There are also elements missing from both systems. The most notable of these is that neither system specifies the period over which findings must be present for diagnosis. By clinical convention, the practical definition of 24 hours is appropriate in most instances. The clinical features identified during direct evaluation are usually sufficient for diagnosis, but additional signs observed or documented over the prior 24 hours should be incorporated as part of the clinical evaluation. Another distinction is how to handle clinical features before and after lorazepam challenge. As noted in the BFCRS Training Manual, it would be appropriate to compare “state assessments” (that is, restricted to features identified only during direct, in-person assessment) from before and after lorazepam administration to document improvement.[4]

Whereas DSM-5-TR and ICD-11 are broadly in agreement, comparing these systems with catatonia rating scales reveals many sources of potential confusion, but also concrete guidance on operationalizing individual items.[5] How exactly should each of catatonia’s clinical signs be defined? Descriptions differ, and thresholds of duration and frequency vary considerably across scales. As a result, clinicians who use different scales and then convert these results to diagnostic criteria are liable to come to different clinical conclusions. For instance, both echophenomena and negativism must be elicited more than five times to be scored per Northoff,[8] but even a single convincing instance of either would be scored on the BFCRS as “occasional.”[2]

Such discrepancies are important because, whereas the psychometric properties of several catatonia scales have been documented, there are no analogous studies on the DSM-5-TR and ICD-11 criteria. Therefore, it is essential for clinicians and researchers to document how diagnostic criteria have been operationalized. The most practical and evidence-based way to do this is to use a clinically validated scale and convert these to diagnostic criteria, yet in doing so a few modifications will be necessary.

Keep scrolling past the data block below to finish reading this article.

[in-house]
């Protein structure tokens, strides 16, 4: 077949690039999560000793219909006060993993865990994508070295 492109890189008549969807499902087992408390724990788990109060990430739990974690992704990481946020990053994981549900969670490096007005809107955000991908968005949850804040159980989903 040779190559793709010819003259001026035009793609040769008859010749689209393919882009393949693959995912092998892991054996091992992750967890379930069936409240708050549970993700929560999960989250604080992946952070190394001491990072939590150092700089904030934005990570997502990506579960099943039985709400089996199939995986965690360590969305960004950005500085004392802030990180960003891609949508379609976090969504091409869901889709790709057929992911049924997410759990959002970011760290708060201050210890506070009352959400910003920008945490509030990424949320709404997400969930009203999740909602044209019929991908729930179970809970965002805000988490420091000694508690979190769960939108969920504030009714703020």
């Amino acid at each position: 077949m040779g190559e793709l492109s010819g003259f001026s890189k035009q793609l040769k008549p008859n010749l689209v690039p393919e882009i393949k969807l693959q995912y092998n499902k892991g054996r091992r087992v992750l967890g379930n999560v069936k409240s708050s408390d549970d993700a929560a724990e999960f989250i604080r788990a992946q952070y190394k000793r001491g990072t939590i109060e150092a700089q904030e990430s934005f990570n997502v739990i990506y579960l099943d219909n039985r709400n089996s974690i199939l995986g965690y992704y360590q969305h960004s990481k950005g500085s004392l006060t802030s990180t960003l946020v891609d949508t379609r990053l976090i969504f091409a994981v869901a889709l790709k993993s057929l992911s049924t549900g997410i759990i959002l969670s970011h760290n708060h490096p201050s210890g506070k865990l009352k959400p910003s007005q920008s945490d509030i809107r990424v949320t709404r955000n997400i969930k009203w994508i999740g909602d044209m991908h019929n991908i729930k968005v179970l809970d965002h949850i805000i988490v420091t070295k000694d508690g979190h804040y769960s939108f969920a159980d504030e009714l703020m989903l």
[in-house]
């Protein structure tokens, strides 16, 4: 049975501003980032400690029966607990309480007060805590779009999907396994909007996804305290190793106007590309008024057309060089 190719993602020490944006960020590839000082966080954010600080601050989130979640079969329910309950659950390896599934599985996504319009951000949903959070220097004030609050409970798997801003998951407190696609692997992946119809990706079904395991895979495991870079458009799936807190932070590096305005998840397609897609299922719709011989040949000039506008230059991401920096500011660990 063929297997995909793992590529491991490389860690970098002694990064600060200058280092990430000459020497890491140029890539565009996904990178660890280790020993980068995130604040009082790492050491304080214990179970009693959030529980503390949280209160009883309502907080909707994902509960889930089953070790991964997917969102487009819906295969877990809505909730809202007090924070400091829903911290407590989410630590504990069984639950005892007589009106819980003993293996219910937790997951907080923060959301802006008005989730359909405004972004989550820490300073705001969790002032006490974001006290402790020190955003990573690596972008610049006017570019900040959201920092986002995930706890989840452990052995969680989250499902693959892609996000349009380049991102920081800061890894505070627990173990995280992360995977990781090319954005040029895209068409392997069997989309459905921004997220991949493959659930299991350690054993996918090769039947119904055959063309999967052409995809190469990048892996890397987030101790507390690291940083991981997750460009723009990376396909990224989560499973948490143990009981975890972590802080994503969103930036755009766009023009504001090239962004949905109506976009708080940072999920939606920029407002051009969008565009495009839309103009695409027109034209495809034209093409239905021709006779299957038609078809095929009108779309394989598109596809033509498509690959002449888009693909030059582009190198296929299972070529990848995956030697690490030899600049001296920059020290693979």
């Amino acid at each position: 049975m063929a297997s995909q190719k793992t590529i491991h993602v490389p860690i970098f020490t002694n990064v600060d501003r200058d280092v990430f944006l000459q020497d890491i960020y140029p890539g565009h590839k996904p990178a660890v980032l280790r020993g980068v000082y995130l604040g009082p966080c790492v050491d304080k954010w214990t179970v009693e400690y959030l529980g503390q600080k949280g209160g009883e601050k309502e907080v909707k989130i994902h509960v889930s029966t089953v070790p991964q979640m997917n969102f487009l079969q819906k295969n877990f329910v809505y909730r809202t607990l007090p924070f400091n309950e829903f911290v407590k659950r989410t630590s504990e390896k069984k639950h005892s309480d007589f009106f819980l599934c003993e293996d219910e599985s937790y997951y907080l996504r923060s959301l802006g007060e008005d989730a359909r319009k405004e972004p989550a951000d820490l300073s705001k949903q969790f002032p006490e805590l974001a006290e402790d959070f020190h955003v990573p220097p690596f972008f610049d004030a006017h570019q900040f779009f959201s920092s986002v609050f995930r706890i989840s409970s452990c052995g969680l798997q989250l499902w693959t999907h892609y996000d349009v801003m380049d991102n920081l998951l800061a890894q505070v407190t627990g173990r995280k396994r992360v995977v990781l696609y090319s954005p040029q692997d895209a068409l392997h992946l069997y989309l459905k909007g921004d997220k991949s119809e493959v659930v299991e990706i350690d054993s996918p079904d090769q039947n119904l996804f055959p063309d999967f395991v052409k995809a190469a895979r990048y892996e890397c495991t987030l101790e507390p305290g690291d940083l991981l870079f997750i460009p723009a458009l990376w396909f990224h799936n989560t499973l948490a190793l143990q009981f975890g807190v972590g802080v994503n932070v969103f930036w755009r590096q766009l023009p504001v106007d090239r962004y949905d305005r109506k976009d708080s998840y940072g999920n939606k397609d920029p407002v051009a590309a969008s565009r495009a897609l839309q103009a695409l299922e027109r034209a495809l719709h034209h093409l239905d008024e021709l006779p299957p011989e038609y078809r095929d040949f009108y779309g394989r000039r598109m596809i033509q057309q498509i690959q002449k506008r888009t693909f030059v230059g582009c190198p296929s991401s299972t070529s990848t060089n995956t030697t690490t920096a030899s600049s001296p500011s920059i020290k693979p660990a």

Of the available clinical scales, the BFCRS is best positioned for clinical use. The BFCRS has been validated clinically and has good reliability, detailed item definitions and audiovisual examples available. In addition, it is the only scale with a published semistructured evaluation (see initial paper and Training Manual), which takes about 5 minutes.[2,4] In terms of utility, all 12 signs included by DSM-5-TR are among the first 14 items on the BFCRS, which constitutes a standalone tool known as the Bush-Francis Catatonia Screening Instrument (BFCSI, see Table).

Many fundamental questions remain about catatonia,but the importance of a shared understanding of its clinical features is clear.[9] Catatonia should be on the differential whenever a patient exhibits a markedly altered level of activity or grossly abnormal behavior, especially when inappropriate to context. We encourage readers to familiarize themselves with the phenotype of catatonia through online educational resources[4] because the optimal care of patients with catatonia requires – at a minimum – that we know what we’re looking for.

Dr. Oldham is assistant professor of psychiatry at the University of Rochester (N.Y.) Medical Center. Dr. Francis is professor of psychiatry at Penn State University, Hershey. The authors declare no relevant conflicts of interest. Funding for the educational project hosted at was provided by the department of psychiatry at the University of Rochester Medical Center. Dr. Oldham is currently supported by a K23 career development award from the National Institute on Aging (AG072383). The educational resources referenced in this piece could not have been created were it not for the intellectual and thespian collaboration of Joshua R. Wortzel, MD, who is currently a fellow in child and adolescent psychiatry at Brown University, Providence, R.I. The authors are also indebted to Hochang B. Lee, MD, for his gracious support of this project.

This article originally appeared on, part of the Medscape Professional Network.